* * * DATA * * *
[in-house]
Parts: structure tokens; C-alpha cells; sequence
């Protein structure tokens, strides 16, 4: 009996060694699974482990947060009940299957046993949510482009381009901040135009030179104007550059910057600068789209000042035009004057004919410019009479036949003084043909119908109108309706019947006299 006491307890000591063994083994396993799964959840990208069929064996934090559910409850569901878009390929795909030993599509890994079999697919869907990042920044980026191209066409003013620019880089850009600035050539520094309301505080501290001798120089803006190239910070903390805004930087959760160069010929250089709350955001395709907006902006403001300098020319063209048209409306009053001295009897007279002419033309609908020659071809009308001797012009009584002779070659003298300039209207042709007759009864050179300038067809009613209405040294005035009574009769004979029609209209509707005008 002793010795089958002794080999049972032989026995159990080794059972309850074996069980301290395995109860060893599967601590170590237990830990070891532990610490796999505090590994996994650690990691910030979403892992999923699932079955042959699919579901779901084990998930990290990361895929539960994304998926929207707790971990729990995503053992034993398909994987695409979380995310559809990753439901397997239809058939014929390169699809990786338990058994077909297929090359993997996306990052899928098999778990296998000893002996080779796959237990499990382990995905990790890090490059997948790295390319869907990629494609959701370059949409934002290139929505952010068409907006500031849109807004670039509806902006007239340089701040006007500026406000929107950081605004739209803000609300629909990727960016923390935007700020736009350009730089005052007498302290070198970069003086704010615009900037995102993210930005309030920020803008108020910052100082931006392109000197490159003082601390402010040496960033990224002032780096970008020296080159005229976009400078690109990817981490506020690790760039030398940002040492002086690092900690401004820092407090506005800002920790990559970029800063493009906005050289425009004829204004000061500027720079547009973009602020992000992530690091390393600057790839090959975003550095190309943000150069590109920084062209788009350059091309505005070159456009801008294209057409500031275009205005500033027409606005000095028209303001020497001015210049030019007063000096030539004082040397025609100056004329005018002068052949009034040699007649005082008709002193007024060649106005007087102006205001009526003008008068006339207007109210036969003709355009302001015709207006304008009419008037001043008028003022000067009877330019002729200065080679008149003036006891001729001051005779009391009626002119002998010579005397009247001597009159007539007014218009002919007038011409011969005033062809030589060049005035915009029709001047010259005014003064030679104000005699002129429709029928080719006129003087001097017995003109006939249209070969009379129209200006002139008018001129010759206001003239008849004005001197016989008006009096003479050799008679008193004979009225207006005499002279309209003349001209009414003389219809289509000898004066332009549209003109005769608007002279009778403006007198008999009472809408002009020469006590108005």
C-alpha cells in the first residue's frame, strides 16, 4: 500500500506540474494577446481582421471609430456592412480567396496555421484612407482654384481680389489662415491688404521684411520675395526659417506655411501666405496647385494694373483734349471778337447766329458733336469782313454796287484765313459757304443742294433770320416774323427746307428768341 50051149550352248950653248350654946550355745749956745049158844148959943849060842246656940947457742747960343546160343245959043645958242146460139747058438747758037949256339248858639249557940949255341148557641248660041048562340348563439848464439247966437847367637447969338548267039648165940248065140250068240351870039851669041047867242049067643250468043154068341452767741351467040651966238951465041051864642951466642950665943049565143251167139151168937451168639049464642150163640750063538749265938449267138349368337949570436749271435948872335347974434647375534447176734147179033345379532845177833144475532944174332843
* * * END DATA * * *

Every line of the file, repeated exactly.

[in-house]
Parts: structure tokens; C-alpha cells; sequence
């Protein structure tokens, strides 16, 4: 009996060694699974482990947060009940299957046993949510482009381009901040135009030179104007550059910057600068789209000042035009004057004919410019009479036949003084043909119908109108309706019947006299 006491307890000591063994083994396993799964959840990208069929064996934090559910409850569901878009390929795909030993599509890994079999697919869907990042920044980026191209066409003013620019880089850009600035050539520094309301505080501290001798120089803006190239910070903390805004930087959760160069010929250089709350955001395709907006902006403001300098020319063209048209409306009053001295009897007279002419033309609908020659071809009308001797012009009584002779070659003298300039209207042709007759009864050179300038067809009613209405040294005035009574009769004979029609209209509707005008 002793010795089958002794080999049972032989026995159990080794059972309850074996069980301290395995109860060893599967601590170590237990830990070891532990610490796999505090590994996994650690990691910030979403892992999923699932079955042959699919579901779901084990998930990290990361895929539960994304998926929207707790971990729990995503053992034993398909994987695409979380995310559809990753439901397997239809058939014929390169699809990786338990058994077909297929090359993997996306990052899928098999778990296998000893002996080779796959237990499990382990995905990790890090490059997948790295390319869907990629494609959701370059949409934002290139929505952010068409907006500031849109807004670039509806902006007239340089701040006007500026406000929107950081605004739209803000609300629909990727960016923390935007700020736009350009730089005052007498302290070198970069003086704010615009900037995102993210930005309030920020803008108020910052100082931006392109000197490159003082601390402010040496960033990224002032780096970008020296080159005229976009400078690109990817981490506020690790760039030398940002040492002086690092900690401004820092407090506005800002920790990559970029800063493009906005050289425009004829204004000061500027720079547009973009602020992000992530690091390393600057790839090959975003550095190309943000150069590109920084062209788009350059091309505005070159456009801008294209057409500031275009205005500033027409606005000095028209303001020497001015210049030019007063000096030539004082040397025609100056004329005018002068052949009034040699007649005082008709002193007024060649106005007087102006205001009526003008008068006339207007109210036969003709355009302001015709207006304008009419008037001043008028003022000067009877330019002729200065080679008149003036006891001729001051005779009391009626002119002998010579005397009247001597009159007539007014218009002919007038011409011969005033062809030589060049005035915009029709001047010259005014003064030679104000005699002129429709029928080719006129003087001097017995003109006939249209070969009379129209200006002139008018001129010759206001003239008849004005001197016989008006009096003479050799008679008193004979009225207006005499002279309209003349001209009414003389219809289509000898004066332009549209003109005769608007002279009778403006007198008999009472809408002009020469006590108005």
C-alpha cells in the first residue's frame, strides 16, 4: 500500500506540474494577446481582421471609430456592412480567396496555421484612407482654384481680389489662415491688404521684411520675395526659417506655411501666405496647385494694373483734349471778337447766329458733336469782313454796287484765313459757304443742294433770320416774323427746307428768341 50051149550352248950653248350654946550355745749956745049158844148959943849060842246656940947457742747960343546160343245959043645958242146460139747058438747758037949256339248858639249557940949255341148557641248660041048562340348563439848464439247966437847367637447969338548267039648165940248065140250068240351870039851669041047867242049067643250468043154068341452767741351467040651966238951465041051864642951466642950665943049565143251167139151168937451168639049464642150163640750063538749265938449267138349368337949570436749271435948872335347974434647375534447176734147179033345379532845177833144475532944174332843